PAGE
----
Is a Life Without Boredom Healthy?
When was the last time you had nothing to do, nothing to entertain yourself with? In the age of smart phones and Tivo, it’s hard to imagine. Even if your Facebook and Twitter feeds get stale, there’s always Candy Crush and entire seasons of House of Cards to catch up on. It’s no surprise that most of us have forgotten what boredom actually feels like, or that kids in this age of technology ever really experience it at all.
We tell ourselves that it’s better this way—more enrichment for the mind. More to read, more to practice, and more to connect with surely must be better than just finding shapes in the clouds or daydreaming our life away, right? Surprisingly, having periods of boredom, where you aren’t filling your mind with anything, useful or otherwise, has real benefits for our brain and our lives.
Manoush Zomorodi, who outlines the benefits of boredom in her Ted Talk, “How boredom can lead to your most brilliant ideas”, notes that when you aren’t stimulating your brain, it slips into autopilot—something neuroscientists call the default mode network. This default mode network is what kicks on when you stop purposely thinking and just let your mind wander, which allows it to move beyond the well worn paths of your own thinking habits and find new connections. Have you ever spent hours struggling to figure out the answer to a hard problem, or trying to remember someone’s name, only to have it pop into your head in the shower? That’s because showering, doing laundry, taking walks without Pandora blasting, and other mundane tasks allow your brain to slip into that default mode network, connections happen, and voilá! The answer is there.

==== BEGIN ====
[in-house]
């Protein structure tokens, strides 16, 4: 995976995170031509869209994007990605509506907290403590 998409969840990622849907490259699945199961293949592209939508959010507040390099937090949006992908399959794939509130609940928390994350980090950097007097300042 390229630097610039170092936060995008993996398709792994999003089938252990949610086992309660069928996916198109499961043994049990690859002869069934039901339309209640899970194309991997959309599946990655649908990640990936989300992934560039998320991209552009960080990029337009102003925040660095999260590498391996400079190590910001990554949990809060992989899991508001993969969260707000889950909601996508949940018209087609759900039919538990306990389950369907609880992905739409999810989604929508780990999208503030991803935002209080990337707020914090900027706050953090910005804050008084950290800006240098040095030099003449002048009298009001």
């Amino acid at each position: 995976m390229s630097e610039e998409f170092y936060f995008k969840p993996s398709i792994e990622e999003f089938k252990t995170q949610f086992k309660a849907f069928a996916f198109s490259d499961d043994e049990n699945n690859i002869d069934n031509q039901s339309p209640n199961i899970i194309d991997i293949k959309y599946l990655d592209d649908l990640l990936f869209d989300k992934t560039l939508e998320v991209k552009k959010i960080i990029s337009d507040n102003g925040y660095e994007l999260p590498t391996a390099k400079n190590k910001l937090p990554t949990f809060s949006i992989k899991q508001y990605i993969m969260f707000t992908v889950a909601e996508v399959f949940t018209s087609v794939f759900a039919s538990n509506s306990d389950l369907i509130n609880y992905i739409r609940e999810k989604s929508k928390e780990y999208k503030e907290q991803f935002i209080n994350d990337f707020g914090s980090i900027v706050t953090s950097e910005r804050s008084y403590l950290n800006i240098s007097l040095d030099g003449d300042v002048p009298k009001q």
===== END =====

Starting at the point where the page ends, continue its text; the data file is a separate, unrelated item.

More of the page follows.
In addition, Zomorodi says this is a crucial time for our brain to take autobiographical inventory of where we are. We review things that have happened, things we have done, note successes and failures, and make goals for the future based on this inventory. This is totally normal for a healthy person to do, and often. Without it, we can often flounder, repeat the same mistakes, miss learning opportunities for growth, and wander aimlessly because we haven’t taken stock of where we are to begin with. In the same way that you can’t navigate to a new location without first knowing where you are on the map, your brain can’t help you plan future life journeys without checking in on your mental map. And no, you can’t cheat and ask Siri!
If you can’t remember the last time you allowed your brain some free space to roam, take a few minutes today and put down the phone or tv remote. Turn off the car radio while you’re driving. Walk outside alone or with your kids and watch some clouds go by, or just sit comfortably in silence for a few minutes. Don’t try to lead your mind anywhere, instead, let it go where it will. Enjoy the space, the quiet, and maybe get the answers to some nagging questions you’ve been pondering.